Community Advocacy

Program Description

LACLJ’s Community Advocacy services are built-in to LACLJ’s legal services. Community Advocates are social workers in training, who work under the direction of the attorney to help clients with non-legal needs they may have that are related to their legal case. The legal process is difficult and not-designed to be friendly to survivors. Community Advocates are part of the legal team to try to make the process a little easier and more productive for clients. Community Advocates can assist a client through their entire journey with LACLJ – from intake to exit interview – to help the client achieve their goals. The Community Advocate may provide many different types of supportive services, depending on a client’s needs, such as:

Court Accompaniment

Community Advocates provide emotional support to clients before, during and after proceedings such as restraining order and other family and criminal court hearings, as well as mediations, and interviews with law enforcement. Clients who are survivors of domestic or sexual violence often request support when proceedings involve facing the person who has harmed them. Advocates may help clients work with court procedures, identify safety measures, and they also provide post-hearing support.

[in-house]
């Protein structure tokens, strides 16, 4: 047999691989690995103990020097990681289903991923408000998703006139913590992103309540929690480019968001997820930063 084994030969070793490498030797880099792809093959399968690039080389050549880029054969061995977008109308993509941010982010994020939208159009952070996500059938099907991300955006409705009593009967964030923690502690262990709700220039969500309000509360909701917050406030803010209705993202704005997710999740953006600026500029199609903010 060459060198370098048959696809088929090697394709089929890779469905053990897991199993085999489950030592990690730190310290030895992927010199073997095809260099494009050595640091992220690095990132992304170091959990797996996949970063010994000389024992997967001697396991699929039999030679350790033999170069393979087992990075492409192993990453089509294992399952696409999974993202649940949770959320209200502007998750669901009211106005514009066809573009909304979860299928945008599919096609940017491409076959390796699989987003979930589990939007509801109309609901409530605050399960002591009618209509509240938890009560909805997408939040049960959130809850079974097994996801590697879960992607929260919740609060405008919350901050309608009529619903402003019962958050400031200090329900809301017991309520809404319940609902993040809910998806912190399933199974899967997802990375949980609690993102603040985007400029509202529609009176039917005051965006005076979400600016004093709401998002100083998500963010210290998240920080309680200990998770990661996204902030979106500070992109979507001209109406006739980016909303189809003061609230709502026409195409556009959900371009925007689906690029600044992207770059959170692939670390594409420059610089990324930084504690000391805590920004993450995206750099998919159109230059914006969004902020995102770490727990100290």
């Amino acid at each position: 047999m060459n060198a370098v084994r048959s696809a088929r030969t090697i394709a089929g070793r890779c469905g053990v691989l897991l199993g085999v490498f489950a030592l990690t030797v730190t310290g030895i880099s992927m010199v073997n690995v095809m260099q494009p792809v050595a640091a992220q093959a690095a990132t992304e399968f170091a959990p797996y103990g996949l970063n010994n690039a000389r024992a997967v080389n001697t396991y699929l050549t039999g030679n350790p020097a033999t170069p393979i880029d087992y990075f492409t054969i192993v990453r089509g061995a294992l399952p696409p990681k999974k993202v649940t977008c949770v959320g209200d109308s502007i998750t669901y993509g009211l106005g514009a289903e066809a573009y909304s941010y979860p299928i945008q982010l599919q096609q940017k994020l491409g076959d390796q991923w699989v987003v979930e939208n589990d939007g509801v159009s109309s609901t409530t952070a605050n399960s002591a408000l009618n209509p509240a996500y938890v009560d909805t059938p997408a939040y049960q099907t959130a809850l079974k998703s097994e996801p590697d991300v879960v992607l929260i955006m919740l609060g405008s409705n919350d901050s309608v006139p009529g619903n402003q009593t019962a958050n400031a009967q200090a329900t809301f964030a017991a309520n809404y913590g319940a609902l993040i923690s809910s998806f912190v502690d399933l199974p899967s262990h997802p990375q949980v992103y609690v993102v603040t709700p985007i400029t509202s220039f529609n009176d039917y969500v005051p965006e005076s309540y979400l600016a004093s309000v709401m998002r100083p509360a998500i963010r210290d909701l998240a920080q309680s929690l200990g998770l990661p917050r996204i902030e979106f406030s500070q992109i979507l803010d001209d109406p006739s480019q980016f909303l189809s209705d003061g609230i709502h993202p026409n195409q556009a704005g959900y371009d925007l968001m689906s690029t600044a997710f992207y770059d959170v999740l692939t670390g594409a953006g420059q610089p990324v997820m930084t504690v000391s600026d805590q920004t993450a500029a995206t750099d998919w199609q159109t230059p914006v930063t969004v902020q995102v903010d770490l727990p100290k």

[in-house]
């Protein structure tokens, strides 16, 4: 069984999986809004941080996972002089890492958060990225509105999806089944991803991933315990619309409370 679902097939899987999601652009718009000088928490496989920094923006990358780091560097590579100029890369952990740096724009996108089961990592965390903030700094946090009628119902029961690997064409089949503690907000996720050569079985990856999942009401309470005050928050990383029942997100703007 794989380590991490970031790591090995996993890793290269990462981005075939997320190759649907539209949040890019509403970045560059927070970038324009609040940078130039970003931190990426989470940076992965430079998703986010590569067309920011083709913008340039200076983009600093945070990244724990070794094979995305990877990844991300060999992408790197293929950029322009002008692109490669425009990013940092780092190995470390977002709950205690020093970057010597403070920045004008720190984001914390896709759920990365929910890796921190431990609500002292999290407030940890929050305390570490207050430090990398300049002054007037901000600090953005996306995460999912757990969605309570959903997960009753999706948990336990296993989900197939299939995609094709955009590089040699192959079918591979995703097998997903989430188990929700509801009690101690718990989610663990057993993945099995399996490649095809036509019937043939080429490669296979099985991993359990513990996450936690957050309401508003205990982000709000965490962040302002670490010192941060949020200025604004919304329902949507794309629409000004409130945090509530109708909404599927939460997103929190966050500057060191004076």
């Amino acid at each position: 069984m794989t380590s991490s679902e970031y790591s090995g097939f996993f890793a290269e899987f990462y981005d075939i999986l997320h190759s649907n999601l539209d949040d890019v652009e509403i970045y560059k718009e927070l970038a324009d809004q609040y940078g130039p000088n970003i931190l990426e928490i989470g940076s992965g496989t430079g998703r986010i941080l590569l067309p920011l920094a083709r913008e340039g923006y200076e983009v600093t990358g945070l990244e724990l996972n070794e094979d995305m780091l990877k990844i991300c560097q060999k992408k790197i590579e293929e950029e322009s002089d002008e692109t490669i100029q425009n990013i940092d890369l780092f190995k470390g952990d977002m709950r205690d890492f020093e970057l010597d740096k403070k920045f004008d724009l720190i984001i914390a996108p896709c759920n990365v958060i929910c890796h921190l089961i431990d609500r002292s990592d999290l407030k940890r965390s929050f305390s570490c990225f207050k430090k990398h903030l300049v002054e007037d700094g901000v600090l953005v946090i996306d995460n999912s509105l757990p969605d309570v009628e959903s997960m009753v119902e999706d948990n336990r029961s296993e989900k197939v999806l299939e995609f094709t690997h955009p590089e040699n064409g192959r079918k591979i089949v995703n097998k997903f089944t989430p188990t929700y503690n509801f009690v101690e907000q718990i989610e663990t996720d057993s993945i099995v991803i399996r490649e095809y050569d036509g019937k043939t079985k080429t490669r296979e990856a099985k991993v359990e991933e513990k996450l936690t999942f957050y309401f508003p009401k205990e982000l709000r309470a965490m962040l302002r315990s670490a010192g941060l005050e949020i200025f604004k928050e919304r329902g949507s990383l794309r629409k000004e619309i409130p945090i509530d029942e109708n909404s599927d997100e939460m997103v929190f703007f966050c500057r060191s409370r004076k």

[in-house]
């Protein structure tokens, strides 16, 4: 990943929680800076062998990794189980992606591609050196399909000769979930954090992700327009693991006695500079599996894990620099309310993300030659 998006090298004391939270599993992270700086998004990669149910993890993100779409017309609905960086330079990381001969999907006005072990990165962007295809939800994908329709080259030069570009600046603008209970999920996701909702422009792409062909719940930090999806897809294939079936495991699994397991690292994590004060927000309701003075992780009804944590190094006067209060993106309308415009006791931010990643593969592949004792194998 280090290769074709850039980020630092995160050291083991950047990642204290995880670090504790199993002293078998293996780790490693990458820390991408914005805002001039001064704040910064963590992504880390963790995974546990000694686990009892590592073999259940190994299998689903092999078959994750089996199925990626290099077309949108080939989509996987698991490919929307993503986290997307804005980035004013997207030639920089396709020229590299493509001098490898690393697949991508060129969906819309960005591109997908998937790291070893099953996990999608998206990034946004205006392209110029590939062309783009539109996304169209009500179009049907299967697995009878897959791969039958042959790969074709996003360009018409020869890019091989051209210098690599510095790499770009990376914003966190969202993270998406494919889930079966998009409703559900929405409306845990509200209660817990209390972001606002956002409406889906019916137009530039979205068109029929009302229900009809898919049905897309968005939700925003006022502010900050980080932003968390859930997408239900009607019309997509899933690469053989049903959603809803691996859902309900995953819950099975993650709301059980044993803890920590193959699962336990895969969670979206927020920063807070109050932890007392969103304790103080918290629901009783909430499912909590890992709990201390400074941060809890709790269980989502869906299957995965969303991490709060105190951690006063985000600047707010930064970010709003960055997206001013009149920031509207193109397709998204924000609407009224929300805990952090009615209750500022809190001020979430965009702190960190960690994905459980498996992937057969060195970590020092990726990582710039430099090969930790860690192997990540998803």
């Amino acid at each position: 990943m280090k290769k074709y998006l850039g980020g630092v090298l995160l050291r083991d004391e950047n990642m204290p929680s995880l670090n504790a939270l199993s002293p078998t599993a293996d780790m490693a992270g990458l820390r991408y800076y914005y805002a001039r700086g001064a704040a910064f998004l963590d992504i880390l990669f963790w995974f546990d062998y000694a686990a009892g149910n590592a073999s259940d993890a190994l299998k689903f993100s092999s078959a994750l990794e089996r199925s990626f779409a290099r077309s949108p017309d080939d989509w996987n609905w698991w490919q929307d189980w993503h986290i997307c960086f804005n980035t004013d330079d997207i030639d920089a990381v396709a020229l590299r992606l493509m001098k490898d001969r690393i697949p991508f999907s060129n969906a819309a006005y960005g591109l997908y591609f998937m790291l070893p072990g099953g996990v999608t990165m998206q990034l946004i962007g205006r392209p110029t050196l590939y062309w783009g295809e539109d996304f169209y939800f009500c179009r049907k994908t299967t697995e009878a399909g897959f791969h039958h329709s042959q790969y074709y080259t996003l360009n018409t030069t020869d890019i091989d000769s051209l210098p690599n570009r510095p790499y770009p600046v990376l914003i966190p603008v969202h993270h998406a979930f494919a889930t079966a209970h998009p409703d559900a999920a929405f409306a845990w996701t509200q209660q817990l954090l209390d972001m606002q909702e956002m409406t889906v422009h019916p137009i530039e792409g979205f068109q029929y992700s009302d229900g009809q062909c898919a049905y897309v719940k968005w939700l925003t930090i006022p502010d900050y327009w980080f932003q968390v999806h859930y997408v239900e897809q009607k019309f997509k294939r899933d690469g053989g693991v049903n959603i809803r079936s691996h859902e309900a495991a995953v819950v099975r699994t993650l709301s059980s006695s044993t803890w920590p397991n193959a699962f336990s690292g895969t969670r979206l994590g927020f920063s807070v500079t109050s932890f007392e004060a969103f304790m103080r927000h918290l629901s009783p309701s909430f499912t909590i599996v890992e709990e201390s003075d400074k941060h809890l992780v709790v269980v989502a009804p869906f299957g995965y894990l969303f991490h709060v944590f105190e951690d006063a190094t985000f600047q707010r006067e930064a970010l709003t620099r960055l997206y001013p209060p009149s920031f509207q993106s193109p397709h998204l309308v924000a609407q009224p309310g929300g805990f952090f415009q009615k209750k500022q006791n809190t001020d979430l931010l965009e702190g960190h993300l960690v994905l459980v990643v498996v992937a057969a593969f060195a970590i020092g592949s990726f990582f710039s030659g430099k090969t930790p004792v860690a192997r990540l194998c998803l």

Safety Planning

Community Advocates assist clients with safety planning. A safety plan is a practical, personalized strategy that addresses ways to remain safe in dangerous situations. Safety planning is especially important for survivors of domestic or sexual violence, whether they have left, are planning to leave, or are living with an abusive person. Through safety planning, survivors make preparations to protect their physical safety, their children’s safety, as well as their property and finances.


Community Advocates help clients navigate the public service or other systems a client may need help with, such as medical, mental health, public benefits, housing, transportation, immigration, dependency court / child protective services, and public records systems. This bureaucracy can be confusing to clients, especially for clients who are immigrants, or who do not speak English, or are traumatized or have disabilities or other access needs. A Community Advocate can help a client navigate these systems to get the best possible result.


Community Advocates connect clients to other community resources such as shelter, counseling, healthcare, food and housing assistance. Community Advocates work individually with clients to identify their needs and then do research to find the best resources for the client to meet their needs based on location, languages, cultural responsiveness, and more.